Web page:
Mental Tip -- Observe what the zone is all about the next time you are there. Read the sign posts. Then re-create that road map and trust the process.

12. MYTH -- You Can Never Be Too Motivated. It is just as possible to be over-motivated as it is to be under-motivated. Over-motivation will ratchet up your energy and focus levels to out of control proportions.

Mental Tip -- Find your optimal level of motivation. This is specific to different sports, business tasks and also specific to tasks within a performance.

13. MYTH -- A Peak Performance Is a Mystical, Religious Experience. The Zen approach describes the zone as a difficult to explain, esoteric experience. Others have described it as a near-religious ecstasy state. For some people, both could be true, but neither is necessary.

Mental Tip --The zone can be difficult to explain and awesome to experience, but neither mysticism nor religion is required to attain it. Use performance psychology to enter your peak performance and then ascribe your own significance to it.

14. MYTH -- Peak Performers Are Perfectionists. Many peak performers are perfectionists, but few can give a perfect performance. Being a perfectionist can drive you to higher levels of achievement, but being perfect in a performance is not a helpful goal.

Mental Tip -- Use your perfectionism to drive you to succeed, but leave your perfectionism at the door when you enter the zone. Perfectionism is about trying hard and the zone will not allow that.

15. MYTH -- Control Freaks Do Well as Peak Performers. The higher the stakes, the more some people want control. Performance can be anxiety-inducing and high levels of control seems to be one way to reduce anxiety. But it is not the peak performance way.

Mental Tip -- Be in control of yourself, and let go of all else you can't control. The higher your confidence, the less you will seek to control others and outside conditions. You will trust that you will do well and you will relax to allow flow to happen naturally.

16. MYTH -- Peak Performance Is Not Paradoxical. Peak performers actually understand and embrace paradox, because in paradox lies the wisdom of the zone. Performers who can't balance forceful power with effortless grace don't succeed. Performers who don't walk the edge of self-control while going with the flow do not enter the zone.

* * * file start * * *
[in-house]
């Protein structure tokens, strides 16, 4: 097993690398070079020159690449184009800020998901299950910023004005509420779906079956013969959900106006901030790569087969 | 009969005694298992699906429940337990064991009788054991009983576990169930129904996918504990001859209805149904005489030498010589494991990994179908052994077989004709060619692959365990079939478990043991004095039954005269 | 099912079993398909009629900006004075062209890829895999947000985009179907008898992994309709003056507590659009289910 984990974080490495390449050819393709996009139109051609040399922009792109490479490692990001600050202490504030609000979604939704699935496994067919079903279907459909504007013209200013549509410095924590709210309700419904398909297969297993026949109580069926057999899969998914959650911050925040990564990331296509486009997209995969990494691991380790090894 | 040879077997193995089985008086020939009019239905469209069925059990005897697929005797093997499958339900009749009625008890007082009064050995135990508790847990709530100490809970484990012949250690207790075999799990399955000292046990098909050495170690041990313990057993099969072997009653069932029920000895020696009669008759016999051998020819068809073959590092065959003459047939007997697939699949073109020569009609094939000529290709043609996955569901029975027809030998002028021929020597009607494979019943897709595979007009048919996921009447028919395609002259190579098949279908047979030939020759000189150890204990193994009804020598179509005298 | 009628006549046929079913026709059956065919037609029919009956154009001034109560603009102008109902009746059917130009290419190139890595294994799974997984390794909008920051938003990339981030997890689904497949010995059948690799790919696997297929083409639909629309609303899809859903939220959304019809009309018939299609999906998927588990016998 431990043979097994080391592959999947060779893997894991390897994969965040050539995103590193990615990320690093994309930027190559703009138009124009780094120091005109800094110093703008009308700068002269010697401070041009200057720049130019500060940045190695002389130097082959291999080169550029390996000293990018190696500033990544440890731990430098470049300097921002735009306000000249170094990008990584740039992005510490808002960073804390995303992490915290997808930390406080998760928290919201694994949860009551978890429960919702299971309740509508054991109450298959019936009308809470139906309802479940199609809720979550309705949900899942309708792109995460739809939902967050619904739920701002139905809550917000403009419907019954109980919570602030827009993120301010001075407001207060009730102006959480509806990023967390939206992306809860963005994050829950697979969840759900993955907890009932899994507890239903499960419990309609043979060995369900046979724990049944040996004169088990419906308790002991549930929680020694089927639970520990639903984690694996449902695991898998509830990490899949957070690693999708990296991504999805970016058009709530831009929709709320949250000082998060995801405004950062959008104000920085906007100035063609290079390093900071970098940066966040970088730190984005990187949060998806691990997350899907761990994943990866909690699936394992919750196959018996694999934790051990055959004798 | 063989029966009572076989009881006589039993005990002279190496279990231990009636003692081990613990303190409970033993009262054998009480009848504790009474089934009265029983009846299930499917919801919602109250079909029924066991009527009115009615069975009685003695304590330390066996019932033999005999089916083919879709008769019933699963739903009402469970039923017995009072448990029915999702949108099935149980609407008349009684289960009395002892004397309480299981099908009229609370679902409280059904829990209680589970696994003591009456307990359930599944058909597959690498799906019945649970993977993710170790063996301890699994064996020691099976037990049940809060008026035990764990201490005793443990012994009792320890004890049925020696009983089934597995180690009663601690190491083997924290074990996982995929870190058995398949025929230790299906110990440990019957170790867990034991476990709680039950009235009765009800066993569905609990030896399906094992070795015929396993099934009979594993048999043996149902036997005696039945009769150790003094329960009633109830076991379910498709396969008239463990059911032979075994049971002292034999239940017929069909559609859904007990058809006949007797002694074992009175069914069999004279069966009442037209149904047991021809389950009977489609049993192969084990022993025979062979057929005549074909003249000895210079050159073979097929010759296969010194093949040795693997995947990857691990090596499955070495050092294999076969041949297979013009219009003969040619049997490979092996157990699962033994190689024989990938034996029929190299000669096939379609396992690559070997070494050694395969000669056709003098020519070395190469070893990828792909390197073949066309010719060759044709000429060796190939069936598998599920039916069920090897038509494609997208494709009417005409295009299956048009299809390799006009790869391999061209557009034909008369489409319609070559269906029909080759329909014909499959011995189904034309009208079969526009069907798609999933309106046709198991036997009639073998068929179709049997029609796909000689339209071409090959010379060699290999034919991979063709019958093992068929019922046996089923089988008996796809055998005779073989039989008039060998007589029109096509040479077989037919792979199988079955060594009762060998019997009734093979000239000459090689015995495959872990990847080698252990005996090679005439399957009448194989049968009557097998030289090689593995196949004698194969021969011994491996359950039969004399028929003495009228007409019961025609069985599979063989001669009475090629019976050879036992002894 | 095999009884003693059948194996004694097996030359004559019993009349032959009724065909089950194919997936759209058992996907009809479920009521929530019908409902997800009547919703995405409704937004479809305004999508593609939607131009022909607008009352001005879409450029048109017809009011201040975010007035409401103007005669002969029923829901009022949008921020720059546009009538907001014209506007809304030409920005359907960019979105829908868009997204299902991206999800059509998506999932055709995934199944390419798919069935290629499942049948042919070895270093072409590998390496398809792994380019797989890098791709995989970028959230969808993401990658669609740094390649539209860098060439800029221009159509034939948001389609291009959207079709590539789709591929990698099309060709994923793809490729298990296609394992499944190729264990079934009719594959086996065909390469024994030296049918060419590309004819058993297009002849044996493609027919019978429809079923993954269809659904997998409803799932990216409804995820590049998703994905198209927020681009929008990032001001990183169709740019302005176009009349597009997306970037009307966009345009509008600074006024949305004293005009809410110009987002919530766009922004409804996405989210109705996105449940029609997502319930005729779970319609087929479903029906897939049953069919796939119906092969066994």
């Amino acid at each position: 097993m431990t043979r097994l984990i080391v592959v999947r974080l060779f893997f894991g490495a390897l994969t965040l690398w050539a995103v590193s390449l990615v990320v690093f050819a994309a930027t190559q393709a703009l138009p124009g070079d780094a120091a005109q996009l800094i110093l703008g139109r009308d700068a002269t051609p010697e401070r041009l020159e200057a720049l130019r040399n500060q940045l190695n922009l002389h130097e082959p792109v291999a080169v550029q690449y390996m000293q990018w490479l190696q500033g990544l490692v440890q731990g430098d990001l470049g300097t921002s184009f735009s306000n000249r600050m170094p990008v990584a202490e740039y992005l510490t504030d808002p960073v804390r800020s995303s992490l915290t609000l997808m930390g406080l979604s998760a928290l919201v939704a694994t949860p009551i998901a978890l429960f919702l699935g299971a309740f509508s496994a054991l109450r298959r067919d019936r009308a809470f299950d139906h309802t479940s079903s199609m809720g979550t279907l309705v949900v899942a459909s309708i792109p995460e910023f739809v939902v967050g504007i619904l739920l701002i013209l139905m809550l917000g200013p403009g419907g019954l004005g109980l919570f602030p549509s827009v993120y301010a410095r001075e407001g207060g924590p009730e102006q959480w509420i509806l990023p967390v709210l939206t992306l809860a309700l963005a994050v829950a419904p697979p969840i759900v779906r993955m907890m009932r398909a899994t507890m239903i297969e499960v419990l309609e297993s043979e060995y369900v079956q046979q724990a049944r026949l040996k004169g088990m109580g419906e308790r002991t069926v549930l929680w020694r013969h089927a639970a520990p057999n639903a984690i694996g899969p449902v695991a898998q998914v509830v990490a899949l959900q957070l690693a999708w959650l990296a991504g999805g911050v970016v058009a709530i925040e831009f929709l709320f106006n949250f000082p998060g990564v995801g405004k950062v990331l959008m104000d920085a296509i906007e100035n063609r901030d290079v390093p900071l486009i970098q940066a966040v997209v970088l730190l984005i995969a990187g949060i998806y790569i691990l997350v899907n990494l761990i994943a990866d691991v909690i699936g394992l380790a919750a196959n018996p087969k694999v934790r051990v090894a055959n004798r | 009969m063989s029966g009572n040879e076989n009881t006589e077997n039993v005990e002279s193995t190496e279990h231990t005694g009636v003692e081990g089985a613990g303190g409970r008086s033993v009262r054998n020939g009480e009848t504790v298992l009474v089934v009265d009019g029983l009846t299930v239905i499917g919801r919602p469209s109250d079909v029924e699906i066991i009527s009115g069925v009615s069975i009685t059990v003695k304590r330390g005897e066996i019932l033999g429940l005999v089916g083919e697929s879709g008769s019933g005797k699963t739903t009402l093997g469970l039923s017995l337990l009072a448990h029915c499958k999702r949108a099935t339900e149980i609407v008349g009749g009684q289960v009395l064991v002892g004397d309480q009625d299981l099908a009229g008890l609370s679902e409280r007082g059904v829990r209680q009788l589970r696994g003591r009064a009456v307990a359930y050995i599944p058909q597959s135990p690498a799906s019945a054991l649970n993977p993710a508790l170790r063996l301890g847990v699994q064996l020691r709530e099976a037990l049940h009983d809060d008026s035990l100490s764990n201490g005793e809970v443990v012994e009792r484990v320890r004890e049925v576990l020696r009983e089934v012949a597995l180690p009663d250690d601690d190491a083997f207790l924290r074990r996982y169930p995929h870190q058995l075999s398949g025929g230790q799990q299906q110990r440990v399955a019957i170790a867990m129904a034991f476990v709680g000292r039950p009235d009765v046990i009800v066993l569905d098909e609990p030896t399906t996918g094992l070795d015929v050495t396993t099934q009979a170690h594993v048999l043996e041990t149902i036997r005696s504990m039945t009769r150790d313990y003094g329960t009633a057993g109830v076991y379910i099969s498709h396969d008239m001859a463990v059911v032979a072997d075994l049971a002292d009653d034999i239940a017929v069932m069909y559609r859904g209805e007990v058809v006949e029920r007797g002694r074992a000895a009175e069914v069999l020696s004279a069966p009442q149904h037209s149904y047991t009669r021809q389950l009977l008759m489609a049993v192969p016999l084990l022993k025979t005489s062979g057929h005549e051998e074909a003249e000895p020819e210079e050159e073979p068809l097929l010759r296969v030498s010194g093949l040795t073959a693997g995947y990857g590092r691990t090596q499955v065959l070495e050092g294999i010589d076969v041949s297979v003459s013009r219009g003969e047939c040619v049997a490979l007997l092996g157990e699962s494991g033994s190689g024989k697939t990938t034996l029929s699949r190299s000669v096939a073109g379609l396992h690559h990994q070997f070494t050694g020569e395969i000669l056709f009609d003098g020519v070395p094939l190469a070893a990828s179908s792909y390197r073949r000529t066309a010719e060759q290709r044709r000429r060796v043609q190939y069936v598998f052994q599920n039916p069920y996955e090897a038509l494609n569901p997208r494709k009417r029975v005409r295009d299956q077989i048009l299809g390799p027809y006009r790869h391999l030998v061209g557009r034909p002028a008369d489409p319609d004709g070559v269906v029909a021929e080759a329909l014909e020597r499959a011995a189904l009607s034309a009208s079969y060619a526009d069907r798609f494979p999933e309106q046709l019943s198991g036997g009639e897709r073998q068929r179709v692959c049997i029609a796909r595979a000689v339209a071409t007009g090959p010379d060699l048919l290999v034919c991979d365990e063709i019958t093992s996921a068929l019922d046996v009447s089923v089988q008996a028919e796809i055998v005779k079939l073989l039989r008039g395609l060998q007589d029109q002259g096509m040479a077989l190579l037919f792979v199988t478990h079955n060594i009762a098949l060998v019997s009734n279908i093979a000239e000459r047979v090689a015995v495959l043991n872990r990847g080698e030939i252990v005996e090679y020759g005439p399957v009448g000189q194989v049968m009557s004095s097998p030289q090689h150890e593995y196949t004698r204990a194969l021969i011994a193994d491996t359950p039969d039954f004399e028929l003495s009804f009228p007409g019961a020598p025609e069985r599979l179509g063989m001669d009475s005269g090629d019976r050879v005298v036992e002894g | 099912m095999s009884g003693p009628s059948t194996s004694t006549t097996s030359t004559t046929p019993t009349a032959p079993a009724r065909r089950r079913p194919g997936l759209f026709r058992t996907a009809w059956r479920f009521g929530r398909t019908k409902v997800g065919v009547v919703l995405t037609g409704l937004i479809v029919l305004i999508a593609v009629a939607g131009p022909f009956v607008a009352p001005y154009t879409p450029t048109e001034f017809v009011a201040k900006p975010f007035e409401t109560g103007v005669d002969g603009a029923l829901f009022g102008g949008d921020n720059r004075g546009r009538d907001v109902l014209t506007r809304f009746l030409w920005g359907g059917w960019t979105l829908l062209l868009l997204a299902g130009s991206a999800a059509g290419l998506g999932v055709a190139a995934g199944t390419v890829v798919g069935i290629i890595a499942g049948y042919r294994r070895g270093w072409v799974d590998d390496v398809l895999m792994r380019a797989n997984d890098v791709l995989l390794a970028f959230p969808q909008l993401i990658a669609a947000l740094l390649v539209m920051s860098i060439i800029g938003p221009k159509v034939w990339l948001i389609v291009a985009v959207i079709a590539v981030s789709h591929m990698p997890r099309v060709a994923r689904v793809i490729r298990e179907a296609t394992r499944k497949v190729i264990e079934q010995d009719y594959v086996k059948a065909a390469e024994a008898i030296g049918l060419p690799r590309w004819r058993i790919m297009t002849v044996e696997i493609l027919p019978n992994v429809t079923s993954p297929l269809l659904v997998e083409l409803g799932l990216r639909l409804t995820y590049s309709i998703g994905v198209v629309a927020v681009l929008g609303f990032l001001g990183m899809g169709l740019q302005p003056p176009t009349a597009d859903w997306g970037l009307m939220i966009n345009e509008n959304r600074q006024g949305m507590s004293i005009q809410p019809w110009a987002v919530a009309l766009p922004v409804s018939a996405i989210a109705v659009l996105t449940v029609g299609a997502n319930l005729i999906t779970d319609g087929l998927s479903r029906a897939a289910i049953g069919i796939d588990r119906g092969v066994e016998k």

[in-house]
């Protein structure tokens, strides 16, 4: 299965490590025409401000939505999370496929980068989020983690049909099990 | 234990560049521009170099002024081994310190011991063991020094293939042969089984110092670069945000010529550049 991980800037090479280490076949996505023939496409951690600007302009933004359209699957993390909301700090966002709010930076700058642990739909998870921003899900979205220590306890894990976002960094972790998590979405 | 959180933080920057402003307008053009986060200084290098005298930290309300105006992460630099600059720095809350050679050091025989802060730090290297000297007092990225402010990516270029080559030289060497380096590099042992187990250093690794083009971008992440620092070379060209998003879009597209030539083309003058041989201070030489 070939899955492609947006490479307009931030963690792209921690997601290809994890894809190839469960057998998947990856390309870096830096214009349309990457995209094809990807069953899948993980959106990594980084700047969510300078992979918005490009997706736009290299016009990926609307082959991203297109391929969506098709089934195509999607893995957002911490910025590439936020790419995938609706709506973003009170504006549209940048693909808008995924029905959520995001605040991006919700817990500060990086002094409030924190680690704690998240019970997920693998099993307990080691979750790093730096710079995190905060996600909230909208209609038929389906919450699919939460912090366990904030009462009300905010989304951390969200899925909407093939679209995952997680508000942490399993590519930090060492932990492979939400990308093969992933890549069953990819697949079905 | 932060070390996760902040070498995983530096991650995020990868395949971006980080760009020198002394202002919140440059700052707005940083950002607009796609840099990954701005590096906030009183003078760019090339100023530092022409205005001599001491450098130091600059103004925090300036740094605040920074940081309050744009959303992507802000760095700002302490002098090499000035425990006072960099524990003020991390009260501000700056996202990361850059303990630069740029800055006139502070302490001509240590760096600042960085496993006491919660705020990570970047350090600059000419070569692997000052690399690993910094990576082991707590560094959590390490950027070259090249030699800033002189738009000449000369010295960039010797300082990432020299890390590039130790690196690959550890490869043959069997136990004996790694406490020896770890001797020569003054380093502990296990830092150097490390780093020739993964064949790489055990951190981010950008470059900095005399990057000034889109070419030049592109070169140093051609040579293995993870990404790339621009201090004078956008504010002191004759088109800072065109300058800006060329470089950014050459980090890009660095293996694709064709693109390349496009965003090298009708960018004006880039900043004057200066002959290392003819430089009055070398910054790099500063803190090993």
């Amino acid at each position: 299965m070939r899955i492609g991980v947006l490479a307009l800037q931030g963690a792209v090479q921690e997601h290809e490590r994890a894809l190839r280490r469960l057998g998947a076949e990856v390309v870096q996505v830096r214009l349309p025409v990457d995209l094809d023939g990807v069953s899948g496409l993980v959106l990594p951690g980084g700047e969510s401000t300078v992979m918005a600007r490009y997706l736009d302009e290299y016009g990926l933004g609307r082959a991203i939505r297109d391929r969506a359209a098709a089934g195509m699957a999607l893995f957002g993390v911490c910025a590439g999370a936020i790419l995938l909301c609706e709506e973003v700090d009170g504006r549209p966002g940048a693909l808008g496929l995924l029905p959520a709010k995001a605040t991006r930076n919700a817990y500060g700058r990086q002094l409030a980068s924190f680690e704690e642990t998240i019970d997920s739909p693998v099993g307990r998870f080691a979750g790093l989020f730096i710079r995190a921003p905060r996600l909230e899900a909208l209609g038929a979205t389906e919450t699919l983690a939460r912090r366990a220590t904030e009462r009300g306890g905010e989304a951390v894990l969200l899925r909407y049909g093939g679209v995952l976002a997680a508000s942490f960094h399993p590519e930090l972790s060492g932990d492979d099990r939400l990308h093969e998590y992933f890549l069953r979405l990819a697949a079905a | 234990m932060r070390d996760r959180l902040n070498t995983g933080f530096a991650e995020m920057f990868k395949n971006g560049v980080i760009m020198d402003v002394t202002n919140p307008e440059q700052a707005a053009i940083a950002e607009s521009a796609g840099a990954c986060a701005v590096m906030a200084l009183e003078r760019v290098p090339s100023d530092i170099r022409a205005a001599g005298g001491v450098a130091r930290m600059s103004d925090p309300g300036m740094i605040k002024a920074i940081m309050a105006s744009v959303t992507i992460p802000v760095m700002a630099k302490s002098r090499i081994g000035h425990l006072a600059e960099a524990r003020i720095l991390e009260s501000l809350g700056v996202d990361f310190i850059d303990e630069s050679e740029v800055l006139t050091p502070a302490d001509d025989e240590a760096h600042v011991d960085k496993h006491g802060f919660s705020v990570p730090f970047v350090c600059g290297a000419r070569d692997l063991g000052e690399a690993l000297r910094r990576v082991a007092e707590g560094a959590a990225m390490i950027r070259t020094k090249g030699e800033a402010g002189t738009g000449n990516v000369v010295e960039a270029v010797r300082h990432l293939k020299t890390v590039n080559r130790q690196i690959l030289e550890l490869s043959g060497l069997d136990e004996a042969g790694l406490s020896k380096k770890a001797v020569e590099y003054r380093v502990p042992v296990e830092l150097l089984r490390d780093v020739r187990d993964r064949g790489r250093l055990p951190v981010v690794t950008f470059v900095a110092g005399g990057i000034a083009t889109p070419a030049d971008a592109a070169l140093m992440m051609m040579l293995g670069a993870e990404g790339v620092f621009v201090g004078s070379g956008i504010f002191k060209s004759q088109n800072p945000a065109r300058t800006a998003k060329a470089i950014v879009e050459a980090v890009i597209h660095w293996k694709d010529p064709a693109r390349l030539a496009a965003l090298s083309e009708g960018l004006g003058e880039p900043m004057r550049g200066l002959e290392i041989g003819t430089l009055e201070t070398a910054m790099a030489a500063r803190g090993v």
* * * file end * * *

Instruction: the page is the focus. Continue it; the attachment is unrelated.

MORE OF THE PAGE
Mental Tip -- Study paradox to discover the nuance-laden truths about performance psychology. The zone favors those who are sensitive to its subtleties.

17. MYTH -- Peak Performers Don't Need Coaching. I have coached a player in the top 30 of the world at the Wimbledon Championships and have coached top executives. All peak performers need assistance and are not afraid to ask for it. They put aside their pride and align with coaches, teachers and mentors.

Mental Tip -- Seek wise council from those who can help you become a better performer.

18. MYTH -- Peak Performances Always Come From a Strict Plan. Are the best performances born of practice or spontaneity? Could the answer be both? If you recall your practice in your performance in a conscious way, are you connecting with the moment, or are you performing in a robot-like fashion? Maybe a combination of both serves you best.

Mental Tip -- Use your practice to build confidence and structure and then, depending on your performance task, release yourself from that structure to embrace the free-flowing spontaneous connection with your audience, your competitors or your team. Be in the moment.

19. MYTH -- Peak Performers Always Focus on Winning. Every performer wants to win. But peak performers don't focus on or think about winning during the performance. Having that external, outcome-based focus only distracts you from your task.

Mental Tip -- Honor your goal of winning, but be process-focused in your performance. Seize the moment and be one with your surroundings.

20. MYTH -- Peak Performers Never Show Weakness. Maybe during a performance in sport, showing weakness is a poor choice, but in some performances, such as speaking or teaching, showing vulnerability is a sign of high self-esteem and of security.

Mental Tip -- Be so secure that you can show your frailties and your vulnerable side. Be so secure that you can ask for help when you need it. No peak performer ever made it to the top all alone. Now that you know the top twenty myths about peak performance, how are you going to use those myths to help you perform better? You could memorize them so you can recognize them when they come up. You can practice your performances removing any of these myths. You can watch other peak performers and see which ones they fall victim to and which ones they overcome. You can pride yourself on capturing the wisdom top coaches and performers know in their bones, but may not be able to communicate verbally.

Defeat the myths. Go forth and perform brilliantly!


To learn about sports psychology coaching services offered by Bill Cole, MS, MA, the Mental Game Coach™, visit www.SportsPsychologyCoaching.com.

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Copyright © 2005-2008 Bill Cole, MS, MA. All rights reserved.


Bill Cole, MS, MA, a leading authority on sports psychology, peak performance, mental toughness and coaching, is founder and CEO of William B. Cole Consultants, a consulting firm that helps sports teams and individuals achieve more success. He is also the Founder and President of the International Mental Game Coaching Association, an organization dedicated to advancing the research, development, professionalism and growth of mental game coaching worldwide. He is a multiple Hall-Of-Fame honoree as an athlete, coach and school alumnus, an award-winning scholar-athlete, published author of books and articles, and has coached at the highest levels of major-league pro sports and big-time college athletics.


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Myths about Peak Performance


Bill Cole, MS, MA